Ray (00:34:16): If you have networks, you can also do something called JVs joint ventures. Hey, I got this product, you got this. We both have mailing list of a 300 people. It's not huge. Hope is there. Everybody's just starting off. But how about we all get together? We're not competitors, but of we combine our product. This can be kind of useful. So how about you promote your product to my group and I promote your product and vice versa. So you suddenly, you guys get emailed to 300 different people. You got a group of five or six people together, and you have a mailing list of 50-200 thousand people. Everybody helping everybody else out and you can grow your business in that way as well. Under normal circumstances, speaking at conferences is a great way to do it. Um, generally they will not, if you're starting off they won't pay you. So there's a small cost in you getting there. But you know, if it's in your town, go to your local, small business, you know, small business association. I mean, they're always looking for speakers. You'll run a 50 to a hundred entrepreneurs. If that's your client base, excuse me, and give them a free talk again. Don't make it a sales stock. Nobody will buy, provide them value in advance. You say, Hey, you want to know more? I offer coaching I offer this service.
Ray (00:35:18): You can get a free PDF on my website, whatever the lead is. There, there are multiple ways that you can promote this product for free. And then the next one, the final step is you send me a list of questions. So I kind of know what the, what else. When is, when do you start raising capital? You don't and I never raise capital, but you do for the X amount of money you make, you don't make it, you throw it right back into the business. So you made a thousand dollars from that talk. Well, okay. Let's try Facebook ads just as an example, right? I got a thousand dollars. Now let's try on Facebook ads. Let's see if we can make that a thousand, 2000, that didn't work the next time you make a thousand on your next talk, let's try Google ads, or let's try sponsoring a podcast or let's try putting a billboard on the highway.
Ray (00:35:56): And if any, one of those works and you make $2,000 back, you still don't make any money. You take those $2,000, you know that that works, right. So you got this talk to billboard and then you're like, okay, next time I make another talk. I get another billboard, which makes me my $1,000, $2,000. And what do I put that $2,000 to make $4,000, $4,000 to make it $8,000. And you keep going up eventually. You're like, yeah, the business is making 50 grand. I can start making. And now I can start paying myself a salary, right? Because I got this thing down. I know exactly how to generate it repeatedly all the time. And I would start paying myself 10 grand, 20 grand, 30 grand, you know whatever it is that makes you know that you're looking to do. But you have a system in place to get you there. I know it starts with the talk. So if I want to make twice as much money next year, I'd give two speeches. And then I give three. Then I give four. Then I give five. Then your business grows from there.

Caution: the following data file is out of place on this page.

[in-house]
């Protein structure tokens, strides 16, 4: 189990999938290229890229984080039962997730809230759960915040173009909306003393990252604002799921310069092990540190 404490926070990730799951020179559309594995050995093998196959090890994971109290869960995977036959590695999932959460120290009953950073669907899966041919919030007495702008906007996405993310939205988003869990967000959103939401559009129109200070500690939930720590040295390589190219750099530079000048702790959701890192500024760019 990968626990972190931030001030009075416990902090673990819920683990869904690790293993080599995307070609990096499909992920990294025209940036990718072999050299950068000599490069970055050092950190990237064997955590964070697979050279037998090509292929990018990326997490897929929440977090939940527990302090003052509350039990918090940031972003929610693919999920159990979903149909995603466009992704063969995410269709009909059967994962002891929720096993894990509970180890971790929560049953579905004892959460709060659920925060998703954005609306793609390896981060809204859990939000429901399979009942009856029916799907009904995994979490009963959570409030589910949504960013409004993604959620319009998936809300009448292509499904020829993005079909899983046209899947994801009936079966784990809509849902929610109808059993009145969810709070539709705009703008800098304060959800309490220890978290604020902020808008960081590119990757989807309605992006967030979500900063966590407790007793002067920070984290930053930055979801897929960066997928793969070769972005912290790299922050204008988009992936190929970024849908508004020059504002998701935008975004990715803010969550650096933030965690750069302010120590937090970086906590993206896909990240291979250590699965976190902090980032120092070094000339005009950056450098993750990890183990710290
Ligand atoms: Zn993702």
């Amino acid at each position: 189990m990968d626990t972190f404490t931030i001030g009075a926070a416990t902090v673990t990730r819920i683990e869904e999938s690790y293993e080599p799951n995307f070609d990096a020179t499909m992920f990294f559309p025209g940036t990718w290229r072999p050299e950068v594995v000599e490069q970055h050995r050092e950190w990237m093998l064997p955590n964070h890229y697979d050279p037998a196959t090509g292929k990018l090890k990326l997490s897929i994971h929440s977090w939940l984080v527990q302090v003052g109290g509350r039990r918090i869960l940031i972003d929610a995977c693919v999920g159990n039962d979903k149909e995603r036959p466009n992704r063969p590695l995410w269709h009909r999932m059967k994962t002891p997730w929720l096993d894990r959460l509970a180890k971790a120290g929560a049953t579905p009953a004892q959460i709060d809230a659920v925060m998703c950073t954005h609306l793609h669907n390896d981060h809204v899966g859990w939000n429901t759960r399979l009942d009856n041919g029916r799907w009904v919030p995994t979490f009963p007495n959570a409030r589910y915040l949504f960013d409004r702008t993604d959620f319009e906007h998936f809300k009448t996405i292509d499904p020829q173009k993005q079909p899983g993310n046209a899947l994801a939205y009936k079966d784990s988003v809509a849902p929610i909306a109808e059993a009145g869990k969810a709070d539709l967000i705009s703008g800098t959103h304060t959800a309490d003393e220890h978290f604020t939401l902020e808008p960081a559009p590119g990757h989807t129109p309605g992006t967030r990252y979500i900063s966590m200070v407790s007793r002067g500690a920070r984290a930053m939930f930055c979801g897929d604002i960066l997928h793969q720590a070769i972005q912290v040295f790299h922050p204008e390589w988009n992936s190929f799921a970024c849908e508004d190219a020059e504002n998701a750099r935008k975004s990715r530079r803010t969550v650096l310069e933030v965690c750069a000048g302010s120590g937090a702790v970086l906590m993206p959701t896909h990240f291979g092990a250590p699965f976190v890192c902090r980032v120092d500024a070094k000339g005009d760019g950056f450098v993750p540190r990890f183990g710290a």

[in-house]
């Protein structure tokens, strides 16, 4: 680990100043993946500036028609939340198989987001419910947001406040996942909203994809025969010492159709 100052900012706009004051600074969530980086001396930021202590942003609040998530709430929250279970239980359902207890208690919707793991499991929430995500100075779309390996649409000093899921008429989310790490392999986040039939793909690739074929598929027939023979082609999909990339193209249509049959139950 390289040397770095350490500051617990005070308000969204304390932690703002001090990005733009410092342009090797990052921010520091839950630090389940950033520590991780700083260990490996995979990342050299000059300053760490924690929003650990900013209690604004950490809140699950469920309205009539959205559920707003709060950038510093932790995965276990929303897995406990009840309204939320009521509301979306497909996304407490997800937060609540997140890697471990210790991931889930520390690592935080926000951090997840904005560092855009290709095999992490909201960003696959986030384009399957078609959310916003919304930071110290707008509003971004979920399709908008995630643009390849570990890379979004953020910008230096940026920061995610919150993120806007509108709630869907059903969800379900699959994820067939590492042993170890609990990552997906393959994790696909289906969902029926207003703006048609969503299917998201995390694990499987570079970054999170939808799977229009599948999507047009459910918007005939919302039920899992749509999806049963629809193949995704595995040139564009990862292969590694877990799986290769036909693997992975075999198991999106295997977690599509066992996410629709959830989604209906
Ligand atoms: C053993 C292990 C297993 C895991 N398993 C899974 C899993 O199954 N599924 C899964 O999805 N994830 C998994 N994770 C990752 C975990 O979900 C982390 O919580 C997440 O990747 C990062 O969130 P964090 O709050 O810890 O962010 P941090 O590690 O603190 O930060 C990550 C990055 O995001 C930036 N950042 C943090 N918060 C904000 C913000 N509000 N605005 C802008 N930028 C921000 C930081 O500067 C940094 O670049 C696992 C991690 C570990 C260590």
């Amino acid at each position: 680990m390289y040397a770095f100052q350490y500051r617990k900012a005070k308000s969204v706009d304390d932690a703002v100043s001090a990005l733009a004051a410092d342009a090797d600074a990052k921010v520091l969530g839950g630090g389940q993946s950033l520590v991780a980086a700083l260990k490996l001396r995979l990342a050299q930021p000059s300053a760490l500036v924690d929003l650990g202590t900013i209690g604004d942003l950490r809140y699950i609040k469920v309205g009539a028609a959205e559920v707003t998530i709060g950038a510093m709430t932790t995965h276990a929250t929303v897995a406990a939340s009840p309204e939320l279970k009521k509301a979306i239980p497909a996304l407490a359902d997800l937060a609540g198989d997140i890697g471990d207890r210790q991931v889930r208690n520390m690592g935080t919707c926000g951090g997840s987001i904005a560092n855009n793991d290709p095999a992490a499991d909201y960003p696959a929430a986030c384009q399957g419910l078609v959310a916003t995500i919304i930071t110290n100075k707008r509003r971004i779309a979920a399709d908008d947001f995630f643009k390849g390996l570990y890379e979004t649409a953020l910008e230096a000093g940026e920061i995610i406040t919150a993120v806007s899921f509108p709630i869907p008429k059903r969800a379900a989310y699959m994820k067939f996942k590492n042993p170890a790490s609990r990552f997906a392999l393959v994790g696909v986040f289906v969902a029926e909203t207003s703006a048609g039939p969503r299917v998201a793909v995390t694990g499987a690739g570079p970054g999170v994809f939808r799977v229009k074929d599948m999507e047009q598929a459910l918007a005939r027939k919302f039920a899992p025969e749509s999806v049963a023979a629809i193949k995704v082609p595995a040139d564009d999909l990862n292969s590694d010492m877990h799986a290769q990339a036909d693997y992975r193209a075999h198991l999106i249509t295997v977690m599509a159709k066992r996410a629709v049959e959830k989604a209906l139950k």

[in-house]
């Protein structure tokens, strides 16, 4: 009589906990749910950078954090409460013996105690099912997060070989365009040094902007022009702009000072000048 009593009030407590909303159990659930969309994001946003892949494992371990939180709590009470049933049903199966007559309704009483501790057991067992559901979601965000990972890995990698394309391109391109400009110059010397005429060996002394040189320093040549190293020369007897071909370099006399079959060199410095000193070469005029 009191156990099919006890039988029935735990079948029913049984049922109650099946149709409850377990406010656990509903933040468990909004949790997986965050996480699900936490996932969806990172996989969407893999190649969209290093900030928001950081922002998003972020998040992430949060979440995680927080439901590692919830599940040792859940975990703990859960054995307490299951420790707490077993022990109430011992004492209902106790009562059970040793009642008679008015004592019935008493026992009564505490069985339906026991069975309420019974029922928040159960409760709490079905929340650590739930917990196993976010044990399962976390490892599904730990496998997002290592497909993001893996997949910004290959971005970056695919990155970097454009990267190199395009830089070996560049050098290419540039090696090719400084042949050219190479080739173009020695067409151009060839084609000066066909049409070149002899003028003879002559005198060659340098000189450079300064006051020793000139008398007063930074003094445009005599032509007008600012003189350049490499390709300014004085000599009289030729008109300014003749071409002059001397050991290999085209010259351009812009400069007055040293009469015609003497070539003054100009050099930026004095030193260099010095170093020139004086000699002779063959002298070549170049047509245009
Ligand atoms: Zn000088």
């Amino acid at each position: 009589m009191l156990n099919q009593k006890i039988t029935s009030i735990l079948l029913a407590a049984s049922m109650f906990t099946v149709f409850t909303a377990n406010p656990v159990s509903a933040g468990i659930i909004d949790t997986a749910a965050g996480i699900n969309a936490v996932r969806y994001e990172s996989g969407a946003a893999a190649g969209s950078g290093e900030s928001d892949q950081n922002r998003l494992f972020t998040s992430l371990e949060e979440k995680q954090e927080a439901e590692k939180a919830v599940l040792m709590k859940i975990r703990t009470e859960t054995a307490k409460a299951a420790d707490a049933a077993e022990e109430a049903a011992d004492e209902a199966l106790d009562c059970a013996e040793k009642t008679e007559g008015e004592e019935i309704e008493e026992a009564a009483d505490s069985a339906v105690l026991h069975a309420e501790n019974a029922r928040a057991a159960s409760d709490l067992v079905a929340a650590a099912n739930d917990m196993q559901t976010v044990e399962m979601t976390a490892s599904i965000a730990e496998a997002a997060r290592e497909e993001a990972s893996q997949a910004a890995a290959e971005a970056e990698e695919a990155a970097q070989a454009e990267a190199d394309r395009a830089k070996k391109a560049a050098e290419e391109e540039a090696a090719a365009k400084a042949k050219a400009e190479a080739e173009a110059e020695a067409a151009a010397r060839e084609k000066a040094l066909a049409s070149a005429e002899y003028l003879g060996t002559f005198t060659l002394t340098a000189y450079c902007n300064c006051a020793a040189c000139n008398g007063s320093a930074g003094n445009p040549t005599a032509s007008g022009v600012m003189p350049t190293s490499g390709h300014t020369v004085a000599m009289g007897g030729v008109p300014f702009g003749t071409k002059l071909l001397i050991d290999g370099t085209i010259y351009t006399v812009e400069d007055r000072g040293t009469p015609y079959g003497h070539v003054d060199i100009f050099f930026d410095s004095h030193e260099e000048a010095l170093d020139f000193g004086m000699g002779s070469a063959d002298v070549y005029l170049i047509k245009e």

Nick (00:36:46): That's a really, I'm like processing all in my head right now.
Ray (00:36:49): Yeah. I like to say all my businesses, my sports, I was really bad at sports as a kid, so I love this stuff. So I can talk about it for like days. I go to conferences, just spending three days talking about it. So I apologize to your listeners with I babble sometime, but it is. I love this stuff. This is fun.
Nick (00:37:06): Um, I'm having a blast. It's, it's, it's really interesting to me. So a lot of the, a lot of the growing that you do is not raising any kind of capital at all. It's just getting the word out about what you're doing. Yeah.
Ray (00:37:17): I've never taken out a loan. I've never taken any investment from anybody. It's always taking the money and investing it back in my business. I know. That's it. That's all I know how to do.
Nick (00:37:25): So, okay. Then I have a question for you on the SEO side of things here.
Ray (00:37:28): Sure.
Nick (00:37:29): Since that, that sounds like that is the main
Ray (00:37:32): In the long-term it's free traffic. Yeah. I mean, SEO is like, you look for Spanish lessons online right now where like the top two in the world. And we've got thousands of visits a month and hundreds of clients through there of multiple years to get us there. But then we still work at pure profit. When you're paying for ads, you got to say, okay, I bet a hundred dollars for the ad. I made $110 and I made $10. If I did an organic and somebody signs up and I make $110 and $110. Right. So you can see I'm a 10 X, the person who gets paid to get that same time.
Nick (00:38:03): Okay. When you're getting started with SEO, I know. Cause I've, I've been dabbling in SEO myself, but finding the right keywords to target, like you were talking about getting that low hanging fruit. You mentioned that earlier in the podcast, how do you know what keywords are going to get you the right kind of traffic? So I could go rank for, like you said, pink towels. But if my podcast is about online business, that's obviously going to do me. No freaking good getting those.